About Endangered Species Watch
Launched by the Independent Petroleum Association of America (IPAA) in 2014, Endangered Species Watch is focused on equipping IPAA members and Capitol Hill with the facts about the Endangered Species Act (ESA) and the need for straightforward, targeted ESA reform to both protect America’s wildlife and grow the United States economy.
The Endangered Species Act (ESA) was signed into law in 1973 to protect animal and plant species at risk of extinction due to habitat changes or loss. It was last renewed by Congress in 1988, meaning it has been more than 25 years since Congress last made any substantial updates to the 1973 ESA law.
Today, with only a two percent recovery rate, the Endangered Species Act is failing to achieve its fundamental purpose of species recovery. Instead, the ESA law has become a legal tool for environmental organizations to halt economic growth and job creation, while diverting millions of American taxpayer dollars away from species recovery.
Over the past few years, there have been numerous efforts in Texas, New Mexico, Colorado, Oklahoma, and elsewhere to list hundreds of species as endangered and place hundreds of thousands of acres of land off-limits to economic development. And a new, stronger wave of threats is expected in the coming years.
Timeline For ESA Listings:
The National Marine Fisheries Service (NMFS) – under the U.S. Department of Commerce – and the U.S. Fish and Wildlife Service (FWS) – under the U.S. Department of the Interior – are the federal agencies that administer ESA protection and grant “endangered” or “threatened” listings to species. The ESA is often subjected to litigious abuse, centered on the process of listing a species, which under the ESA is a complicated and often confusing process. The following steps are involved in the listing process.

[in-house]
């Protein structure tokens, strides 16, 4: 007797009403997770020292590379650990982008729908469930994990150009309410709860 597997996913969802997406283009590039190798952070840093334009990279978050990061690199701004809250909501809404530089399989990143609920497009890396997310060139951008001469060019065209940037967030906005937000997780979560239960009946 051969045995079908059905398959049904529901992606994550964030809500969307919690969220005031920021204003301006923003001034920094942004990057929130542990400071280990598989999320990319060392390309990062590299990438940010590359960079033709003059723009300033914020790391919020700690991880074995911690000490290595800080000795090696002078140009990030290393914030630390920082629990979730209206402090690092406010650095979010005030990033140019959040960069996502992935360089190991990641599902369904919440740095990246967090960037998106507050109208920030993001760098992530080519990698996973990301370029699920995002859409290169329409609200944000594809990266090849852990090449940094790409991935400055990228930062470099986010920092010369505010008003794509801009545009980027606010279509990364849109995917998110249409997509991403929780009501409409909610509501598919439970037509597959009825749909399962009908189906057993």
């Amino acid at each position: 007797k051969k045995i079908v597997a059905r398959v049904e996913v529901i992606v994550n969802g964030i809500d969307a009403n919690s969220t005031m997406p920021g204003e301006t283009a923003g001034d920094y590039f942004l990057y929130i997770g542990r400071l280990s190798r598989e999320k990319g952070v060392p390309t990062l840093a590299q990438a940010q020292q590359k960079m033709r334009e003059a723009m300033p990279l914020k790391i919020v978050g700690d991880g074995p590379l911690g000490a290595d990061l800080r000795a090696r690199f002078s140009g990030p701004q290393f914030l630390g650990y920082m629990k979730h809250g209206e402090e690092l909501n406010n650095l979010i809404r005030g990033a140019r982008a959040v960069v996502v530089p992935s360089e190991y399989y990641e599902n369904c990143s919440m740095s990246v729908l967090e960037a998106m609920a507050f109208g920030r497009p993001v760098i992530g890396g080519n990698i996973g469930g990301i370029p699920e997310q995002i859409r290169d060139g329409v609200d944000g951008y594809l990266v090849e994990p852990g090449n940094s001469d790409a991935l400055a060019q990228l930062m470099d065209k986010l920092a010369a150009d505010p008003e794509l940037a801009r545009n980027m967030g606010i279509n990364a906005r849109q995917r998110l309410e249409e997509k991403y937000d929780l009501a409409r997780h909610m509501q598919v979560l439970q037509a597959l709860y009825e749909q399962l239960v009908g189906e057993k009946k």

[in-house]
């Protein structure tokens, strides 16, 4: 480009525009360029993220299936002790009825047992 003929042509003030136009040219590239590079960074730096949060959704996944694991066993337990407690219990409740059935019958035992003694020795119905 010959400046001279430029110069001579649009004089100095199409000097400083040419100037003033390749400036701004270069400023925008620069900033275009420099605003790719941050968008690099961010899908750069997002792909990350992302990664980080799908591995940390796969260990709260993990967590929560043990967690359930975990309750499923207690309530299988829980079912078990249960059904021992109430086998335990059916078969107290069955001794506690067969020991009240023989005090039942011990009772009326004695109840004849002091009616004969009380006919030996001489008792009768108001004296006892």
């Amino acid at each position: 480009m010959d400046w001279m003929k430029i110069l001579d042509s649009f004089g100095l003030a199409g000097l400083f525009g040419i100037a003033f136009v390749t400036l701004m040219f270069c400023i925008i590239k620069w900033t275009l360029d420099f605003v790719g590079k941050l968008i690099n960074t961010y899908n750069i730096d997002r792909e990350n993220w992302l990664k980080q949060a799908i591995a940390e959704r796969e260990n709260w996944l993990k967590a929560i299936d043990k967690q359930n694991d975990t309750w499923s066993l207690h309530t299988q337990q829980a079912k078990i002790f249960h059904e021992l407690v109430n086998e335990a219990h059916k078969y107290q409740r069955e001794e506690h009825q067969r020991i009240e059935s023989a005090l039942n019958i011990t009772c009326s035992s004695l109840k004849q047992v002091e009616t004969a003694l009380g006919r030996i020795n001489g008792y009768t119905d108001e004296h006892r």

- NMFS or FWS officials can nominate a species for listing or, as most commonly is the case, a citizen petition is generated by an environmental group or an individual.
- Following the receipt of a listing petition, NMFS or FWS has 90 days to assess whether or not federal protection is warranted.
- Once the 90-day assessment concludes and if a positive finding is found, the agency has one year to determine whether or not the species will be listed as threatened or endangered.
- If a species is awarded protection status, the protection and recovery plans take effect 30 days after a decision is published in the Federal Register.
- If a species is not granted protection status, the listing process concludes. However, in most instances that a species is not listed, environmental groups will file a lawsuit against the agency. If a species listing goes into litigation, the ESA decision could take decades for a decision to be reached.
- Under the ESA law, the listing of a species should take two years from the date of submission to the agency’s final decision.
What’s At Stake?
Listing a species under the ESA poses a major challenge to America’s energy producers and all businesses throughout a region. Here are some of the areas that have been affected by the ESA:
- Infrastructure and transportation
- Farmland protection
- Logging and timber industry
- Energy development – oil, natural gas, coal, wind, solar, hydropower, geothermal, etc.
IPAA is a national trade association headquartered in Washington, D.C. that represents thousands of independent U.S. oil and natural gas companies – many small businesses that employ an average of 15 people. IPAA is dedicated to ensuring a strong, viable American oil and natural gas industry, recognizing that an adequate and secure supply of U.S. energy is essential to the national economy and energy security. IPAA works with allies from across the country on endangered species issues and has formed an active coalition to address the rising challenges related to ESA listings.
Learn more about the Endangered Species Act HERE.
Please contact Samantha McDonald at IPAA if you would like to help take action or are interested in receiving ESA updates and alerts from IPAA.